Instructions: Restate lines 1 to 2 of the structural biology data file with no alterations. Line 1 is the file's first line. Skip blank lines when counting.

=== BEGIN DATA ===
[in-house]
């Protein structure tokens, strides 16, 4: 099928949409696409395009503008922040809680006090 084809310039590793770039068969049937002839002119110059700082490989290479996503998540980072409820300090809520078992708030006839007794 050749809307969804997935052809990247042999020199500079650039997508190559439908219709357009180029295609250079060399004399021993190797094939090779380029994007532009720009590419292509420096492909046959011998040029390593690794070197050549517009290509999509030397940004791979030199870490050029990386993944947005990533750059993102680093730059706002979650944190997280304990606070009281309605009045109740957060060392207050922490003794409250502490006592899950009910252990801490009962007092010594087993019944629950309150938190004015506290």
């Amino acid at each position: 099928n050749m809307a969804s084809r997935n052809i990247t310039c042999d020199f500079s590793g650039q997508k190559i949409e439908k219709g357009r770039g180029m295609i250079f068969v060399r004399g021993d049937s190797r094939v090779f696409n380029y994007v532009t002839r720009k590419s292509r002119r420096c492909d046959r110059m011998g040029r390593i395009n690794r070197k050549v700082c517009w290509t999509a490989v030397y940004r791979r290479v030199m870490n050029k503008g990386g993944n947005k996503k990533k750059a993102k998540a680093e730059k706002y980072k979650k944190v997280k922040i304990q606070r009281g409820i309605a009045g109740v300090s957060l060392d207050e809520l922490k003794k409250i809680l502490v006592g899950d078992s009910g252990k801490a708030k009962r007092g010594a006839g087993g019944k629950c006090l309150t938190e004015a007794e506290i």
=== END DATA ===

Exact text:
[in-house]
């Protein structure tokens, strides 16, 4: 099928949409696409395009503008922040809680006090 084809310039590793770039068969049937002839002119110059700082490989290479996503998540980072409820300090809520078992708030006839007794 050749809307969804997935052809990247042999020199500079650039997508190559439908219709357009180029295609250079060399004399021993190797094939090779380029994007532009720009590419292509420096492909046959011998040029390593690794070197050549517009290509999509030397940004791979030199870490050029990386993944947005990533750059993102680093730059706002979650944190997280304990606070009281309605009045109740957060060392207050922490003794409250502490006592899950009910252990801490009962007092010594087993019944629950309150938190004015506290």